“All students were awarded [the] mark for this question.”

Yep, the question is plain stuffed. We think, however, there is more here than the simple wrongness, which is why we’ve made it a WitCH rather than a PoSWW. Happy hunting.

UPDATE (11/05) Steve C’s comment below has inspired an addition:

Update (20/05/20)

The third greatest issue with the exam question is that it is wrong: none of the available answers is correct. The second greatest issue is that the wrongness is obvious: if lies in a sector then the natural guess is that will lie in one of three equally spaced sectors of a third the width, so God knows why the alarm bells weren’t ringing. The greatest issue is that VCAA didn’t have the guts or the basic integrity to fess up: not a single word of responsibility or remorse. Assholes.

Those are the elephants stomping through the room but, as commenters as have noted, there is plenty more awfulness in this question:

“Letting” is sloppy, confusing and pointless;

The term “quadrant” is undefined;

The use of “principal” is unnecessary;

“argument” is better thought as the measure of an angle not the angle itself;

Given is a single complex number, “the complete set of values for Arg()” will consist of a single number.

I guess if you’re gonna suggest a painful, ass-backwards method to solve a problem, you may as well fake the solution:

Checking directly that P(1 – i√2) = 0 involves expanding a cubic, and more, which the text does in one single magic line.

The painful multiplication of the products for part b is much more naturally and easily done as a difference of two squares: (z – 1 – i√2)(z – 1 + i√2) = (z – 1)^{2} + 2, etc.

After all that the third factor, z – 1, is determined “by inspection”? Inspection of what?

AS RF notes, it is much easier to spot that z = 1 solves the cubic. Then some easy factoring (without long division …) gives P = (z – 1)(z^{2} – 2z + 3). Completing the square then leads to the linear factors, answering both parts of the question in the reverse, and natural, order.

Alternatively, as John notes, the difference of two squares calculation shows that if z – 1 + i√2 is a factor of P then so is the quadratic z^2 – 2z + 3. That this is so can then be checked (without long division …), giving P = (z – 1)(z^2 – 2z + 3), and so on, as before.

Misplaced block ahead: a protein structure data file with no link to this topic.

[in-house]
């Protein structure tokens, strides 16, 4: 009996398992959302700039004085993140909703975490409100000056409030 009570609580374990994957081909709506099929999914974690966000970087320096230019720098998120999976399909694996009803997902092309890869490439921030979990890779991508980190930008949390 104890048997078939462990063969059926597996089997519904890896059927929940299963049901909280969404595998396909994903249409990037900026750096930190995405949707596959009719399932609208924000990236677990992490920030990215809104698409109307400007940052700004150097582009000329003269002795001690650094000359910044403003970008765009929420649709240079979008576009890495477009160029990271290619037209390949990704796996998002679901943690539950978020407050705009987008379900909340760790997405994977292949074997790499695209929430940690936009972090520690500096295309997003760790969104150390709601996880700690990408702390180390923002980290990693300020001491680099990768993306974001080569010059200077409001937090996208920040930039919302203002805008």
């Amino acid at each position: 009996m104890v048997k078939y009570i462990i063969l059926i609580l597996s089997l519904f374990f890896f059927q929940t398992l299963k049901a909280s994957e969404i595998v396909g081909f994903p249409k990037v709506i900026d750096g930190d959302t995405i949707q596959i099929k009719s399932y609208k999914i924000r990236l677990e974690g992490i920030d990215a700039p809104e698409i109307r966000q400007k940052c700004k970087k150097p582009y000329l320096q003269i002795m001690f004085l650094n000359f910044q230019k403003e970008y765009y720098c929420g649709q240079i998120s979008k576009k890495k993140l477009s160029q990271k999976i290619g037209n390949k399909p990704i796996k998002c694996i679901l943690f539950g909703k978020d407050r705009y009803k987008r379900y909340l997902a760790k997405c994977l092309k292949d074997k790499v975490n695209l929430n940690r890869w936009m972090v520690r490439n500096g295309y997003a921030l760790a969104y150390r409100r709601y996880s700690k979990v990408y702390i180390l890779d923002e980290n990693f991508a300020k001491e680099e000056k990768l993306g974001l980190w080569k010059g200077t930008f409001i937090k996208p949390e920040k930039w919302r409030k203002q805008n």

Part (a) of Question 4 is routine, requiring students to express in polar form. One wonders how a quarter of the students could muck up this easy 1-mark question, but the question is fine.

The issues begin with 4(b), for which students are required to

Show that the roots of are and .

The question can be answered with an easy application of completing the square or the quadratic formula. So, why did almost half of the students get it wrong? Were so many students really so clueless? Perhaps, but there is good reason to suspect a different source of the cluelessness.

The Examiners’ Report indicates three general issues with students’ answers. First,

students confused factors with solutions or did not proceed beyond factorising the quadratic.

Maybe the students were confused, but maybe not. Maybe some students simply thought that, once having factorised the quadratic, the microstep to then write “Therefore z = …”, to note the roots written on the exam in front of them, was too trivial in response to a 1 mark question.

Second, some students reportedly erred by

not showing key steps in their solution.

Really? The Report includes the following calculation as a sample solution:

Was this whole tedious, snail-paced computation required for one measly mark? It’s impossible to tell, but the Report remarks generally on ‘show that’ questions that

all steps that led to the given result needed to be clearly and logically set out.

As we have noted previously, demanding “all steps” is both meaningless and utterly mad. For a year 12 advanced mathematics student the identification of the roots is pretty much immediate and a single written step should suffice. True, in 4(b) students are instructed to “show” stuff, but it’s hardly the students’ fault that what they were instructed to show is pretty trivial.

Third, and by far the most ridiculous,

some students did not correctly follow the ‘show that’ instruction … by [instead] solely verifying the solutions given by substitution.

Bullshit.

VCAA examiners love to worry that word “show”. In true Princess Bride fashion, however, the word does not mean what they think it means.

There is nothing in standard English usage nor in standard mathematical usage, nor in at least occasional VCE usage (see Q2(a)), that would distinguish “show” from “prove” in this context. And, for 4(b) above, substitution of the given values into the quadratic is a perfectly valid method of proving that the roots are as indicated.

It appears that VCE has a special non-English code, in which “show” has a narrower meaning, akin to “derive“. This cannot alter the fact that the VCE examiners’ use of the word is linguistic and mathematical crap. It also cannot alter the fact that students being penalised for not following this linguistic and mathematical crap is pedagogical and mathematical crap.